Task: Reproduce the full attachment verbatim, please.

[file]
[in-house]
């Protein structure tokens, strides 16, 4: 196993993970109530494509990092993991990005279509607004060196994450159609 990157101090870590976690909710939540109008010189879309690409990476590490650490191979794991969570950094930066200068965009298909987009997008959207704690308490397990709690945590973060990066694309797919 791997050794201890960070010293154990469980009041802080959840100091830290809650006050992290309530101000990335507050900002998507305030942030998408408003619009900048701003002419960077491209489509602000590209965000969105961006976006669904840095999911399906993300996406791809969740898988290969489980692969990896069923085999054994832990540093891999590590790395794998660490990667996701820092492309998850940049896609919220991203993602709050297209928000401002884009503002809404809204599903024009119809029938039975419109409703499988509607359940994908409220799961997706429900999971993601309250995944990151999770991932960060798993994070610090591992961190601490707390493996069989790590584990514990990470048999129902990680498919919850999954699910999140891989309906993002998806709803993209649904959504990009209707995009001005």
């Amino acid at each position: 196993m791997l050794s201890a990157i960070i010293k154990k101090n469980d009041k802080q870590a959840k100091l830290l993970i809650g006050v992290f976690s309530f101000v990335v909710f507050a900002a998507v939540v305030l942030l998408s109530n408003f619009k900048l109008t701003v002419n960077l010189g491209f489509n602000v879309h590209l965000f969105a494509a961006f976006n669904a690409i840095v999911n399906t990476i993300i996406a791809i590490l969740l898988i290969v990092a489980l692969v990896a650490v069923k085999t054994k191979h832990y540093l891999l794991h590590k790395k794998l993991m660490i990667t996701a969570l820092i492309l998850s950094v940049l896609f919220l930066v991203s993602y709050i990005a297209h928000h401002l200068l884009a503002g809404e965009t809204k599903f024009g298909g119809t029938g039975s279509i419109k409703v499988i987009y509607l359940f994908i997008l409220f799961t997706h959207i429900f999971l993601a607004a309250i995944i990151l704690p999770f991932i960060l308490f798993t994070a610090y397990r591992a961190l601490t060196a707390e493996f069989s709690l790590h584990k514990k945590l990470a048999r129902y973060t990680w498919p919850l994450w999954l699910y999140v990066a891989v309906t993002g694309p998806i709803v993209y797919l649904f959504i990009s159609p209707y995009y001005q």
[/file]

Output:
[in-house]
């Protein structure tokens, strides 16, 4: 196993993970109530494509990092993991990005279509607004060196994450159609 990157101090870590976690909710939540109008010189879309690409990476590490650490191979794991969570950094930066200068965009298909987009997008959207704690308490397990709690945590973060990066694309797919 791997050794201890960070010293154990469980009041802080959840100091830290809650006050992290309530101000990335507050900002998507305030942030998408408003619009900048701003002419960077491209489509602000590209965000969105961006976006669904840095999911399906993300996406791809969740898988290969489980692969990896069923085999054994832990540093891999590590790395794998660490990667996701820092492309998850940049896609919220991203993602709050297209928000401002884009503002809404809204599903024009119809029938039975419109409703499988509607359940994908409220799961997706429900999971993601309250995944990151999770991932960060798993994070610090591992961190601490707390493996069989790590584990514990990470048999129902990680498919919850999954699910999140891989309906993002998806709803993209649904959504990009209707995009001005």
């Amino acid at each position: 196993m791997l050794s201890a990157i960070i010293k154990k101090n469980d009041k802080q870590a959840k100091l830290l993970i809650g006050v992290f976690s309530f101000v990335v909710f507050a900002a998507v939540v305030l942030l998408s109530n408003f619009k900048l109008t701003v002419n960077l010189g491209f489509n602000v879309h590209l965000f969105a494509a961006f976006n669904a690409i840095v999911n399906t990476i993300i996406a791809i590490l969740l898988i290969v990092a489980l692969v990896a650490v069923k085999t054994k191979h832990y540093l891999l794991h590590k790395k794998l993991m660490i990667t996701a969570l820092i492309l998850s950094v940049l896609f919220l930066v991203s993602y709050i990005a297209h928000h401002l200068l884009a503002g809404e965009t809204k599903f024009g298909g119809t029938g039975s279509i419109k409703v499988i987009y509607l359940f994908i997008l409220f799961t997706h959207i429900f999971l993601a607004a309250i995944i990151l704690p999770f991932i960060l308490f798993t994070a610090y397990r591992a961190l601490t060196a707390e493996f069989s709690l790590h584990k514990k945590l990470a048999r129902y973060t990680w498919p919850l994450w999954l699910y999140v990066a891989v309906t993002g694309p998806i709803v993209y797919l649904f959504i990009s159609p209707y995009y001005q």